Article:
Because my interest in Israel is not new, it won't surprise you to learn that quite a few years ago I read In the Land of Israel by Israel's best-known living author, Amos Oz (pictured here in a photo I borrowed from Tablet magazine).
Oz is a careful observer and a clear thinker. And he is unafraid both to love Israel and to criticize its leaders when, as they sometimes do, they make bad decisions, especially in relation to the on-going conflict with the Palestinians.
You will get a good sense of Oz and his thinking in this engaging interview with him just published by the Tablet online magazine.
Now that peace negotiations are resuming between Israel and the Palestinians, I find it encouraging to know that Oz believes peace, though it may not be at hand, is inevitable. Here's what he says:
"I believe that peace between the Israelis and the Palestinians is unavoidable. How soon it will happen, I don’t know. It’s difficult to be a prophet in the land of the prophets. It’s too much competition in the prophecy business around here. But it’s unavoidable, and it will come."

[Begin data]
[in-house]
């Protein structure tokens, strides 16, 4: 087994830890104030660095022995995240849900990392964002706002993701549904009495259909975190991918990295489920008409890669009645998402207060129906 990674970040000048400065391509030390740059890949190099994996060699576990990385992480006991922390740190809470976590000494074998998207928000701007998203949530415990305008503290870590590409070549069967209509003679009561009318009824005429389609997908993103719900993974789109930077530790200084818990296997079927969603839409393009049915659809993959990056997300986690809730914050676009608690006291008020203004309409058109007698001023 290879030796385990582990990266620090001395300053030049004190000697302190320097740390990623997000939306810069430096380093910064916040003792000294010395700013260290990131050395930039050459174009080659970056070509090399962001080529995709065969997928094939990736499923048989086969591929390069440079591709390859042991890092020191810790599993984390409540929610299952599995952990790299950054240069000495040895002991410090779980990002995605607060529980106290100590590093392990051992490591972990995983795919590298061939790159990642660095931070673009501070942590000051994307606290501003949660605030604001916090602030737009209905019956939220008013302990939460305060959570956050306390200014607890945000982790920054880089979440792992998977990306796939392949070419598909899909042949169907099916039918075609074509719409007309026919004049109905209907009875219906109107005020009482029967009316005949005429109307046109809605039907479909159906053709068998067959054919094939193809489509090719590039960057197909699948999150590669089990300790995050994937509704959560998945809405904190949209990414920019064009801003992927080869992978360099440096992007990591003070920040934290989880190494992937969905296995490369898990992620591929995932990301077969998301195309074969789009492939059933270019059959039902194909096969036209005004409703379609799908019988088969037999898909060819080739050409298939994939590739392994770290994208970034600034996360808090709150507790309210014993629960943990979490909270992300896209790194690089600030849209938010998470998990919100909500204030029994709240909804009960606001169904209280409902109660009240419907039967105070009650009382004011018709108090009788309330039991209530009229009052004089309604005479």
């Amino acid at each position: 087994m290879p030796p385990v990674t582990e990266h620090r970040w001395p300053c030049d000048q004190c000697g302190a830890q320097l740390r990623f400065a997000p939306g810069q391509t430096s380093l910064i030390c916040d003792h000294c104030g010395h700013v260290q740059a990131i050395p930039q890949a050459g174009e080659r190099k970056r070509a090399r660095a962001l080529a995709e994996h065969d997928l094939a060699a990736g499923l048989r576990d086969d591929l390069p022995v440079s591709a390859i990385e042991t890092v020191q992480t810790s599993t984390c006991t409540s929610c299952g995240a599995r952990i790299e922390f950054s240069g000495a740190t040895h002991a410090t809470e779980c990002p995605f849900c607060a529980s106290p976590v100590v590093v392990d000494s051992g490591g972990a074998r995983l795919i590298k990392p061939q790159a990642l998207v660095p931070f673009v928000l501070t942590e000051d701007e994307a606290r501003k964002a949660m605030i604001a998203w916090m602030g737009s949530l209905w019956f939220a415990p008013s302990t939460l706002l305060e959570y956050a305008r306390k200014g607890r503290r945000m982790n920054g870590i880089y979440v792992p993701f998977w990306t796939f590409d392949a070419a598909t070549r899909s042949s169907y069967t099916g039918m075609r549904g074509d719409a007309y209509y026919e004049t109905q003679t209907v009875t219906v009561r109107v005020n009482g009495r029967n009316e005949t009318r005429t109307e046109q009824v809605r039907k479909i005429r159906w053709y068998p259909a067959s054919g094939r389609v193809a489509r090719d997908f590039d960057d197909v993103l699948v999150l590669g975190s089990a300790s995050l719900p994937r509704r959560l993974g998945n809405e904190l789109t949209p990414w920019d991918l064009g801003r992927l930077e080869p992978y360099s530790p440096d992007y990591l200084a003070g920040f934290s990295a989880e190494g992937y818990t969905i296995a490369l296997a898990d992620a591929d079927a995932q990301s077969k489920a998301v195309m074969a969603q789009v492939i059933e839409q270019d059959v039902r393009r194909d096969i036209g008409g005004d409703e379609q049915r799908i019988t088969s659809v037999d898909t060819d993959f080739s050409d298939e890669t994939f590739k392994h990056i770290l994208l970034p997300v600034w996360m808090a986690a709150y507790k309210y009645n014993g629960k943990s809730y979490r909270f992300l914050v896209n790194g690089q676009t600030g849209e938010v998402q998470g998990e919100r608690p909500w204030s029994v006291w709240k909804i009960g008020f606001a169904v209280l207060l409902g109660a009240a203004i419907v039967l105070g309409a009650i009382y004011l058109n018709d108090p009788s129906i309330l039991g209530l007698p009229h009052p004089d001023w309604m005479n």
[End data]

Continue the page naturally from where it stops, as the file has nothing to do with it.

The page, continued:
So have a look at the Oz interview, and if you haven't read any of his work, put it on your list.
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THE FAITH OF COLLEGE STUDENTS
So what's the religious makeup of American college students? Trinity College in Hartford, Conn., asked that very question in a national survey, and although I don't find the results surprising, those results should give traditional faith communities pause. Lots of college students seem to be moving away from traditional religions. The question those religions should be asking themselves is why and what might they do about it.
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P.S.: The Mainstream Coalition, a nonpartisan Johnson County, Kansas, group that promotes separation of church and state, will be celebrating its 20th anniversary with a free event that includes a sermon at 7 p.m. on Tuesday, Oct. 8, at Village Presbyterian Church. For details, download this pdf flyer: Download Sermon Flyer8-1